What are rusty crayfish? ‘Aggressive’ invasive species has been found in Kansas lake

An invasive species known to attack the feet of unsuspecting swimmers was just discovered in a Kansas lake, officials said.

The Kansas Department of Wildlife and Parks found rusty crayfish in McPherson State Fishing Lake, an invasive species never before documented living in the wild in the state.

Researchers captured male and female crayfish of various ages, a sign an established population is thriving.

“The most likely cause of the rusty crayfish making its way into Kansas is through its use as fishing bait,” Kansas Department of Wildlife and Parks Aquatic Nuisance Species coordinator Chris Steffen said in a news release.

This species is regarded as a “large, aggressive crayfish” that’s “known to attack the feet of unsuspecting humans and animals standing in freshwater.” It also beats out native fish and crayfish for forage used by certain predator species for cover, officials said.

Rusty crayfish have “large, black-tipped claws” and rust-colored spots on their upper shell. The species is native to the Ohio River drainage basin and first was discovered outside its native range in Wisconsin in the 1960s, according to the U.S. Department of Agriculture.

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Now rusty crayfish are found most frequently in the Great Lakes region, New England and the eastern U.S., officials said.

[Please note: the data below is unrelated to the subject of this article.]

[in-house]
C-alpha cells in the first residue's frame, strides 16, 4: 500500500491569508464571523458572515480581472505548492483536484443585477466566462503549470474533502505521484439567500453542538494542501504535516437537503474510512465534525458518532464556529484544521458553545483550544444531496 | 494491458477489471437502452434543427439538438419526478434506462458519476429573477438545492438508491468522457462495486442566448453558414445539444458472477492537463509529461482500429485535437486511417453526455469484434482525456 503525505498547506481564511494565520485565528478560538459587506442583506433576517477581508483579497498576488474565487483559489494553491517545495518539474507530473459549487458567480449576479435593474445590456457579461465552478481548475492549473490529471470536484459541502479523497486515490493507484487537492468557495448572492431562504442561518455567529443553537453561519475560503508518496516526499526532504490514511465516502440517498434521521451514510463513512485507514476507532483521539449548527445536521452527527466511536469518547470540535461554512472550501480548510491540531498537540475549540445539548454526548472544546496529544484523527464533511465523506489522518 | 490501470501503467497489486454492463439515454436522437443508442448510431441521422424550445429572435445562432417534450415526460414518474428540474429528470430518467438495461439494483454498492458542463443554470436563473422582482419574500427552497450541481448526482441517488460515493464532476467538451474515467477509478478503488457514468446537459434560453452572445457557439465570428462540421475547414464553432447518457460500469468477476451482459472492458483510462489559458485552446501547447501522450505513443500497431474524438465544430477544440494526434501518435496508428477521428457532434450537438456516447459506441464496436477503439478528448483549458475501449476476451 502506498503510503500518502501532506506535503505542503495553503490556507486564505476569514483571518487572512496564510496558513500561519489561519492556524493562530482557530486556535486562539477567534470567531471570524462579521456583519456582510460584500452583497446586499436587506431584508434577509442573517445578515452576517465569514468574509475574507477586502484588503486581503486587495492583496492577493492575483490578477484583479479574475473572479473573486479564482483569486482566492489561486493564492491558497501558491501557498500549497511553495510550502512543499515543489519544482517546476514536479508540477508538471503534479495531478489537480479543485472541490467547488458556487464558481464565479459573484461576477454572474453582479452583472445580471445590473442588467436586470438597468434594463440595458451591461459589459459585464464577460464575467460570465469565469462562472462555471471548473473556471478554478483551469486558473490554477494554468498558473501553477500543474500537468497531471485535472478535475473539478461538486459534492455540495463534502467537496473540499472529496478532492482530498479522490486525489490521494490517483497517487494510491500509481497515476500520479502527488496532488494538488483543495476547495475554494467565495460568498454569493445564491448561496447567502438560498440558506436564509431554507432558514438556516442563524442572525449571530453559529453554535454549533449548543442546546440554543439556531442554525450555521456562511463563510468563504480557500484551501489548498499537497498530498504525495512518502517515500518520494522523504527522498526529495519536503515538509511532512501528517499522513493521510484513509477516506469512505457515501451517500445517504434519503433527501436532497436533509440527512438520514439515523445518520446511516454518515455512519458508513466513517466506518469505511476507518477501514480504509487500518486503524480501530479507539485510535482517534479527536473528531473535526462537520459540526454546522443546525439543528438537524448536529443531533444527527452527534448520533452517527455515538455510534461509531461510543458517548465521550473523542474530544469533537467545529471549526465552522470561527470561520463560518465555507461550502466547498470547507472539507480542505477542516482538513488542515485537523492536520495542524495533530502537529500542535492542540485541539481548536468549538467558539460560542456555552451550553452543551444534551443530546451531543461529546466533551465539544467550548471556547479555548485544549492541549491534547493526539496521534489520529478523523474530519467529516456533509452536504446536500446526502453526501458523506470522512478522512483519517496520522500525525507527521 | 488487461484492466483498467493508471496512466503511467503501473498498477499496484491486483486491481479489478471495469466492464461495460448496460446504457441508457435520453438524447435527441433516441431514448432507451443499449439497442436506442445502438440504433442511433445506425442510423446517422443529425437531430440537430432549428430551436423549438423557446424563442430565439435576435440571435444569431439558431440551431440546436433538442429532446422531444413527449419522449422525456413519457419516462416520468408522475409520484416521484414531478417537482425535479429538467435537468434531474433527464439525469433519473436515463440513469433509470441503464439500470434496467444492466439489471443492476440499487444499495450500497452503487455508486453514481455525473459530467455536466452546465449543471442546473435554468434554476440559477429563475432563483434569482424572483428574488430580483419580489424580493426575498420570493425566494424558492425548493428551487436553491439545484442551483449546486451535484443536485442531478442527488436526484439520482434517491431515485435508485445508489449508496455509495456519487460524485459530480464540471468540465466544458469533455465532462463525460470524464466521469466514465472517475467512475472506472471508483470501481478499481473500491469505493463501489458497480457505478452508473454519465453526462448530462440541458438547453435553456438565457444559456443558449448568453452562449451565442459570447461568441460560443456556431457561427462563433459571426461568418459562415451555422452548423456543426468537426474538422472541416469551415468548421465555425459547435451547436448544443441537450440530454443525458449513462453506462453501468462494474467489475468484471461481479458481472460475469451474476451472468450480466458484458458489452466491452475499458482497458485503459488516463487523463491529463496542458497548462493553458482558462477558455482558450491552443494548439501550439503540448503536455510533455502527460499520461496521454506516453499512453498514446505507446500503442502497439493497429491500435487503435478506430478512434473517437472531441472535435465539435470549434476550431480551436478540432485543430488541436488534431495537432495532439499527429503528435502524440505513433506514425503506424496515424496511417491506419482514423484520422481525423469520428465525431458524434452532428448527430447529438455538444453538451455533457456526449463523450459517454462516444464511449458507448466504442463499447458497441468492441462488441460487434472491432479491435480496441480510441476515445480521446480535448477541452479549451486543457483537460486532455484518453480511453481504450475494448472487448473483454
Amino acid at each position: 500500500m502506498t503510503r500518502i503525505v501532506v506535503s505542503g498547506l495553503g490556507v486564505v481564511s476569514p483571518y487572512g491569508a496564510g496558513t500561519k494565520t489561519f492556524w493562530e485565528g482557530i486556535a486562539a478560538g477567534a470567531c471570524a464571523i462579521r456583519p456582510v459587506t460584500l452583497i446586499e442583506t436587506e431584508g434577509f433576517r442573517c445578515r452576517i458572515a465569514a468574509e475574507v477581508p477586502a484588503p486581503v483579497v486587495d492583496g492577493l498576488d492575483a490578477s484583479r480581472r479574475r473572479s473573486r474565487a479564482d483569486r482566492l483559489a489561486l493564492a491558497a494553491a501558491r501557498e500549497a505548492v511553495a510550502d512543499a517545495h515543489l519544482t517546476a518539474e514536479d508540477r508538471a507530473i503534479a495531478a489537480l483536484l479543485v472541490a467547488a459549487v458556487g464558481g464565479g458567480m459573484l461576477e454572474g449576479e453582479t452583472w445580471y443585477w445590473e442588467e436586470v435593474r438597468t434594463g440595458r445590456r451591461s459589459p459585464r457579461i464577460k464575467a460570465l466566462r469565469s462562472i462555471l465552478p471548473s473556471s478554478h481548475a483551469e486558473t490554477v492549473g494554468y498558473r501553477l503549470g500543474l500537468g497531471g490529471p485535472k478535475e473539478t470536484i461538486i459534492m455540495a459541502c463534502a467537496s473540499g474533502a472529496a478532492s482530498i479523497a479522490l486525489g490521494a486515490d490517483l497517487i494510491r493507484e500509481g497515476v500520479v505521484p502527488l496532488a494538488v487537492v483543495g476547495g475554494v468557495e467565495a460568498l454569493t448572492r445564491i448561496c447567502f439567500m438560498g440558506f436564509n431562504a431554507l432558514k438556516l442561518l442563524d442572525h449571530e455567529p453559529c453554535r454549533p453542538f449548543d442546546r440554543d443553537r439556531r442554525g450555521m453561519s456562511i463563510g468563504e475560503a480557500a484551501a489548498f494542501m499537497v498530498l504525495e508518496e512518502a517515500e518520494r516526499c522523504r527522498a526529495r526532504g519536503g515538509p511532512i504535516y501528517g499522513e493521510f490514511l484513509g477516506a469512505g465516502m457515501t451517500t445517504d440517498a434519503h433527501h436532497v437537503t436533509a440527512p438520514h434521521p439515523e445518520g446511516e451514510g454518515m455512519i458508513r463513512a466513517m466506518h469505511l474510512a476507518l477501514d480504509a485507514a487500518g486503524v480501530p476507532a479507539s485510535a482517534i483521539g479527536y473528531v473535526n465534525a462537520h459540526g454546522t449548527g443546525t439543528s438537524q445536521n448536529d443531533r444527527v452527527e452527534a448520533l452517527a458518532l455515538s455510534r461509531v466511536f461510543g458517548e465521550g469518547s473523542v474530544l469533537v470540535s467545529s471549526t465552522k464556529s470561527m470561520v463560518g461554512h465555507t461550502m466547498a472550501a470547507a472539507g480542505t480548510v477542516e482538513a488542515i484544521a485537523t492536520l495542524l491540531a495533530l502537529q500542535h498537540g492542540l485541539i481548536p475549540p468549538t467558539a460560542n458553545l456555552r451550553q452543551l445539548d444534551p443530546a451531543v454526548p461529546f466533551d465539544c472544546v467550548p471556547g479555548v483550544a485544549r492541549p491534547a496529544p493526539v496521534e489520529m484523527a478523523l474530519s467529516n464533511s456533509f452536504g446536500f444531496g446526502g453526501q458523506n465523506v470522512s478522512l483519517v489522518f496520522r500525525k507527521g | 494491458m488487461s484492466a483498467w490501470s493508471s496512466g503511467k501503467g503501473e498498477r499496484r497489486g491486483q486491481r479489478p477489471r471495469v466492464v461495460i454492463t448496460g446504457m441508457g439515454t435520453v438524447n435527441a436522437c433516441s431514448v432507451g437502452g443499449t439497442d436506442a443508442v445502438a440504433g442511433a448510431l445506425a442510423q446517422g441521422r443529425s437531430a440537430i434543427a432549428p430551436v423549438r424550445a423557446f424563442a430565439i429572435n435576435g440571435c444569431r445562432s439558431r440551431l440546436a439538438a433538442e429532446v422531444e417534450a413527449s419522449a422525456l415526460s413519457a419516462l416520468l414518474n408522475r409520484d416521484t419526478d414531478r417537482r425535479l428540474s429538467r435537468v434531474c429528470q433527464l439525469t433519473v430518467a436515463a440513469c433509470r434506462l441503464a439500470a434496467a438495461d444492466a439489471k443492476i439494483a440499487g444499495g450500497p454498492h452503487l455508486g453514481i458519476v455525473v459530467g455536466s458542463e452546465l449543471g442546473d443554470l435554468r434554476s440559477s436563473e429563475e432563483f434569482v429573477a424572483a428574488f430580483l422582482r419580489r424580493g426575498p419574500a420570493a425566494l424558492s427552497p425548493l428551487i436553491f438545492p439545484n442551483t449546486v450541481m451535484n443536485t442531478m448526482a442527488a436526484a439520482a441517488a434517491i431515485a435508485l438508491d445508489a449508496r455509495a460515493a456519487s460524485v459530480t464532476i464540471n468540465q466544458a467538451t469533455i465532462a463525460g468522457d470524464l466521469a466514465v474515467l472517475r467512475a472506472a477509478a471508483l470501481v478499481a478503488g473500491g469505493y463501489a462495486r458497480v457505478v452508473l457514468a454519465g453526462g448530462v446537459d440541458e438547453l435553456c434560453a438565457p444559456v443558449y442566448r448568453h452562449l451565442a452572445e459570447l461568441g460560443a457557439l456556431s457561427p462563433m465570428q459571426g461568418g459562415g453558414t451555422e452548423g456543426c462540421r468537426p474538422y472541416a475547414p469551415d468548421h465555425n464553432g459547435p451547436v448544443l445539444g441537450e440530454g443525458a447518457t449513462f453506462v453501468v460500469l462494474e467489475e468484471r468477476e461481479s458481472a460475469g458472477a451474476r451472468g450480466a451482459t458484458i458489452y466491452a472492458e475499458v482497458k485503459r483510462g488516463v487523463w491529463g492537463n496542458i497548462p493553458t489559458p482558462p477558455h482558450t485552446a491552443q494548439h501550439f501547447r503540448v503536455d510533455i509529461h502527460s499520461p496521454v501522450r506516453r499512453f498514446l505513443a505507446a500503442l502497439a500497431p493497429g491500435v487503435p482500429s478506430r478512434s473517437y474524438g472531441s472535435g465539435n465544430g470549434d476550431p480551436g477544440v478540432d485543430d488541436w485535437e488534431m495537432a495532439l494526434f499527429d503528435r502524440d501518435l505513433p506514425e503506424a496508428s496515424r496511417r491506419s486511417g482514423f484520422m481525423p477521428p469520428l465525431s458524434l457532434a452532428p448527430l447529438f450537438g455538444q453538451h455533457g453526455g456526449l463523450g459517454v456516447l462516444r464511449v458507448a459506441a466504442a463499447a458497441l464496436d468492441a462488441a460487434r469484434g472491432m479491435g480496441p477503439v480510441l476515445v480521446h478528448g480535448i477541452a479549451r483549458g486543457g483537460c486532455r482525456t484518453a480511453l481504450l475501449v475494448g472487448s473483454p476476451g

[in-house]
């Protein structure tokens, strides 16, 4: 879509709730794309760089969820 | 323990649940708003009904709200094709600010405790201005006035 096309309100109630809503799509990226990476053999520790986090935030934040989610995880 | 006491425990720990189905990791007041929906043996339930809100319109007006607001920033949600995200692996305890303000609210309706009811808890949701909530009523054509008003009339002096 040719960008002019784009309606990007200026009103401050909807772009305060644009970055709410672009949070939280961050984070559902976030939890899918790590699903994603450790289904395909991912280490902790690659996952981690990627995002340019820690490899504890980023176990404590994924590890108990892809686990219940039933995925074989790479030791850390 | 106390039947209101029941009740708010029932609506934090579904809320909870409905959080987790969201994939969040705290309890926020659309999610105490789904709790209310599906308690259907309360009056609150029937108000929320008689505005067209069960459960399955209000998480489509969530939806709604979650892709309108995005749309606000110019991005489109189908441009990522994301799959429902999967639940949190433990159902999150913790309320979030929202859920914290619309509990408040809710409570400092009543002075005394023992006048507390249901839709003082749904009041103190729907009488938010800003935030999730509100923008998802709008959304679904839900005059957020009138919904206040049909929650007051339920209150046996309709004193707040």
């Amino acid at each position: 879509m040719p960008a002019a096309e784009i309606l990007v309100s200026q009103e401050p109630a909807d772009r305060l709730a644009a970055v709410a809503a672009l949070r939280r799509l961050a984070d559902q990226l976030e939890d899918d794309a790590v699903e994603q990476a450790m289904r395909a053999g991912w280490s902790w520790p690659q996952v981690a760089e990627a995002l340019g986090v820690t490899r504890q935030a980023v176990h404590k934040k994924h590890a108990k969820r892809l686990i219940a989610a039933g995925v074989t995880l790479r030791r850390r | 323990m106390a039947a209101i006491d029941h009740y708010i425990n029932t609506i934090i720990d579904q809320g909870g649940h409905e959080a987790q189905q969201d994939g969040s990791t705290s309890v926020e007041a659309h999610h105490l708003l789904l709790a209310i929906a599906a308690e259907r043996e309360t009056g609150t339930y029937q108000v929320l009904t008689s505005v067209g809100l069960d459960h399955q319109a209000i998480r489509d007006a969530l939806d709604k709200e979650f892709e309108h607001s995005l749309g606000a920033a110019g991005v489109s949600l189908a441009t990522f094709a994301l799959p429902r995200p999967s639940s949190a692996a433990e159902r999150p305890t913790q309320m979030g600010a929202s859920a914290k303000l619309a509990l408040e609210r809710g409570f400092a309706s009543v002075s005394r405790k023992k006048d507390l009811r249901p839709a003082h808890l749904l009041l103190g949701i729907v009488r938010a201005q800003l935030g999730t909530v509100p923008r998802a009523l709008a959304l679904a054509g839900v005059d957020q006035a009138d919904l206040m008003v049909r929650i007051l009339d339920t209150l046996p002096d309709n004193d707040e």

“This species is a prime example of the importance of always draining water from your boat, livewell, and bilge before leaving a waterbody, and of never moving bait from one waterbody to another,” Steffen said. “You just never know what could be hitchhiking a ride.”

The McPherson State Fishing Lake in south central Kansas is among several small bodies of water that will be inspected to determine whether long-term monitoring of native and invasive crayfish is necessary.

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“To the surprise of staff and researchers, the need for such protocols would be validated almost as quickly as the research project began,” the news release said.

The Kansas Department of Wildlife and Parks asked anyone who spots a rusty crayfish to freeze them and note the date and location of the capture to report to the agency.

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